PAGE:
If I may trust the flattering truth of sleep,
My dreams presage some joyful news at hand.
My bosom’s lord sits lightly in his throne,
And all this day an unaccustomed spirit
Lifts me above the ground with cheerful thoughts.
I dreamt my lady came and found me dead—
Strange dream, that gives a dead man leave to think—
And breathed such life with kisses in my lips
That I revived and was an emperor.
Ah me! How sweet is love itself possessed
When but love’s shadows are so rich in joy!
If I can trust the favorable truth of sleep, then my
dreams foretell some joyful news is on its way. Love sits lightly in my
heart, and all day an odd feeling has seemed to lift me up with cheerful
thoughts. I had a dream that my lady came and found me dead—what a strange
dream to allow a dead man to think—and breathed life back into me by kissing
my lips. I revived and became an emperor. Oh! How sweet it would be to be with
my love, when just my dreams of love fill me with so much joy.
Enter ROMEO’s man BALTHASAR
ROMEO’s servant BALTHASAR enters.
* * *
News from Verona!—How now, Balthasar?
Dost thou not bring me letters from the friar?
How doth my lady? Is my father well?
How fares my Juliet? That I ask again,
For nothing can be ill if she be well.
News from Verona!—What is it, Balthasar? Have you
brought me a letter from the friar? How is my wife? Is my father well? How is
my Juliet? I ask that again because nothing can be bad if she is well.
* * * *
Then she is well, and nothing can be ill.
Her body sleeps in Capels’ monument,
And her immortal part with angels lives.
I saw her laid low in her kindred’s vault
And presently took post to tell it you.
O, pardon me for bringing these ill news,
Since you did leave it for my office, sir.
Then she is well, and nothing is bad. Her body sleeps
in the Capulet crypt, and her immortal soul lives with the angels. I saw her
buried in her family’s tomb, and rushed here to tell you the news. Oh, pardon
me for bringing this bad news, but you told me it was my duty to do so, sir.
Is it e’en so? Then I defy you, stars!
Thou know’st my lodging. Get me ink and paper,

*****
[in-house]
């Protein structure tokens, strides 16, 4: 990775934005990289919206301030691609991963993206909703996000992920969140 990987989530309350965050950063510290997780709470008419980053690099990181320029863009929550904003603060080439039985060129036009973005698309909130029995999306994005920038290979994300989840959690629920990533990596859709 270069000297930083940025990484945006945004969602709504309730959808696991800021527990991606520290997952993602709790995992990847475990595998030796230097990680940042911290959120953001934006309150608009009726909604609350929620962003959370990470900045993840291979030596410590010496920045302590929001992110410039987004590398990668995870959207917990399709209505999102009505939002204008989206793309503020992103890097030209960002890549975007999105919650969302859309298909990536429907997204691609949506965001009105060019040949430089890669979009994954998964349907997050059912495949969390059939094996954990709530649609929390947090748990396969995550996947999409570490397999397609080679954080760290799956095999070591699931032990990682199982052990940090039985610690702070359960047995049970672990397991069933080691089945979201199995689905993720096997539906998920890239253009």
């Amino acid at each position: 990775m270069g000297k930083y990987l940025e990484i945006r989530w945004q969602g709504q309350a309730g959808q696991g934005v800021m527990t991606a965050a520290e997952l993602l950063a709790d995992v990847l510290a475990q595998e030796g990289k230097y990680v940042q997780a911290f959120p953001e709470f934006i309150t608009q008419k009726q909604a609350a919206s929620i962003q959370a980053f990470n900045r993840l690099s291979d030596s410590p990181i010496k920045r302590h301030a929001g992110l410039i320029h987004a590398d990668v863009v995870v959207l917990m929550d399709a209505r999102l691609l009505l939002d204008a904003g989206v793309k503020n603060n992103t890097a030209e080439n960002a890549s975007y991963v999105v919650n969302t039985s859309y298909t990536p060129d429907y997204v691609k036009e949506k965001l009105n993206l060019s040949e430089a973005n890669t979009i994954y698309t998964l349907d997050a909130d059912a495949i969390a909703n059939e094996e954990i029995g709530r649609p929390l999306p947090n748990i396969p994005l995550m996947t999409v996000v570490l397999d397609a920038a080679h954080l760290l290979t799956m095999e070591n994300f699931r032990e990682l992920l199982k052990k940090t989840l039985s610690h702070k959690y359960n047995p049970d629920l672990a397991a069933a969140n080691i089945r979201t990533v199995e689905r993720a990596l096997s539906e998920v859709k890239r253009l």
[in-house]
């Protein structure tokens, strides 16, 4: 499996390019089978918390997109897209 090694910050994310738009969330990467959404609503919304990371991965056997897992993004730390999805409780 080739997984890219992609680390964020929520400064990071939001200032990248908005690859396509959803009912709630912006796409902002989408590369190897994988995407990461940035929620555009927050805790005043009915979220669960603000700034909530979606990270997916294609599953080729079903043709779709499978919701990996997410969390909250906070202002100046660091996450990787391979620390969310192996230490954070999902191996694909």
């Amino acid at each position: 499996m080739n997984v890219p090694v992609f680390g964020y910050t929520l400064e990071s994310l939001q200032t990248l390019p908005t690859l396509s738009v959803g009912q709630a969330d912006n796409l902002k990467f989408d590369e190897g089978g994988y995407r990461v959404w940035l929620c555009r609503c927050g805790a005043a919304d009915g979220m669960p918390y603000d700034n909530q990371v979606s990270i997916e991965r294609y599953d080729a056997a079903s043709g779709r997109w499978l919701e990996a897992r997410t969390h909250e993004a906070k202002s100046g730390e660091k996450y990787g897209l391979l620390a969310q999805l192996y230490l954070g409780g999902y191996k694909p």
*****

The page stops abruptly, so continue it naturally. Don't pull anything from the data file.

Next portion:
And hire post horses. I will hence tonight.
Is it true? Then I defy you, fate! (to
BALTHASAR) You know where I’m staying. Go there and get me some ink
and paper, and hire some horses. I will leave here tonight.
I do beseech you, sir, have patience.
Your looks are pale and wild, and do import
I beg you, sir, have patience. You look pale and wild,
as if you’re about to do something reckless.
Tush, thou art deceived.
Leave me and do the thing I bid thee do.
Hast thou no letters to me from the friar?
Come now, you’re being silly. Leave me and do what I
told you to do. Do you really not have a letter for me from the friar?
No, my good lord.
No, my good lord.
No matter. Get thee gone,
And hire those horses. I’ll be with thee straight.
No matter. Get going and hire those horses. I’ll be
with you soon.
* * * *
40 * * * *
45 * * * *
50 * * * *
Well, Juliet, I will lie with thee tonight.
Let’s see for means. O mischief, thou art swift
To enter in the thoughts of desperate men!
I do remember an apothecary—
And hereabouts he dwells—which late I noted
In tattered weeds, with overwhelming brows,
Culling of simples. Meager were his looks,
Sharp misery had worn him to the bones,
And in his needy shop a tortoise hung,
An alligator stuffed, and other skins
Of ill-shaped fishes; and about his shelves
A beggarly account of empty boxes,
Green earthen pots, bladders and musty seeds,
Remnants of packthread and old cakes of roses,
Were thinly scattered to make up a show.
Noting this penury, to myself I said,
“An if a man did need a poison now”—
Whose sale is present death in Mantua—
“Here lives a caitiff wretch would sell it him.”
Oh, this same thought did but forerun my need,
And this same needy man must sell it me.
As I remember, this should be the house.
Being holiday, the beggar’s shop is shut.